with different students and professors as well and we’re always very hands on in lab, and
get a chance to explore a lot of these issues together.

Lindsay: When you were in your lab, did you go in intensely saying, “Let’s figure out the
differences between a male and a female brain,” or did it just come out that way?

Dr. Alloway: It did come out that way for a lot of the time. It wasn’t even something that I
set on that this was my framework, this is what I want to explore, but as part of the
research, you ask for demographic questions, like your age, your geographical region, and
of course, do you identify as male or female? That gave us a great opportunity and some of
my data sets have over 4,000 people. This is huge wealth of research that I had coming
from my lab, which gave me a great opportunity to look under the hood to see how are
brains working with respect to all these different questions.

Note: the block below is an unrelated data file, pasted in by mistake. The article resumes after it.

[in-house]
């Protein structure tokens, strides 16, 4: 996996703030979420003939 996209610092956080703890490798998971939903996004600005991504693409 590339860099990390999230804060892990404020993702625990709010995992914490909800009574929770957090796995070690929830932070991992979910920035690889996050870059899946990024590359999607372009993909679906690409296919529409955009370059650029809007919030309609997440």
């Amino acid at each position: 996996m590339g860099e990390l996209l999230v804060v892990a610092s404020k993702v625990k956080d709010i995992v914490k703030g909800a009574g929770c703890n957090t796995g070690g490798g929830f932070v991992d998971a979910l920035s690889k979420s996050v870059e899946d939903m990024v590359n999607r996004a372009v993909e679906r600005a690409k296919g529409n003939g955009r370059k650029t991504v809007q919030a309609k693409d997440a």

Lindsay: Then, going back to decision-making, you said women are making decisions
because they want to avoid harm. What is the male brain? How are they making decisions?

Dr. Alloway: Typically, that stress response is very interesting. It can also flip the switch in
them. I used, in the book, two different kinds of stresses. I use that physical stress, which is
that bucket of ice, but I also use what’s called the cognitive stress, which is where I asked
my participants to count backwards from 100, but in 6’s. 100, 94, 88. Sometimes I get to
speak, pre-COVID a little bit more often, but sometimes it’s Fortune 500 companies and
we’ll do this activity and you can hear that sigh in the room the minute I say, we’re going
to count backwards by sixes. You hear this groan like, “Man, I can’t do this already.”
We know that it’s a stressful activity. In my lab, I also took a skin response where I can
measure the body’s physiological response to stress. I know that not only was this activity
set up to be stressful, but participants were responding in a way physiologically as a
stressful situation. This also is one way that you can flip the switch. Again, if you can’t find
ice anywhere or you just want to be warm and you don’t want to feel that bit of cold, even
a cognitive stressor can flip that switch in your brain as well.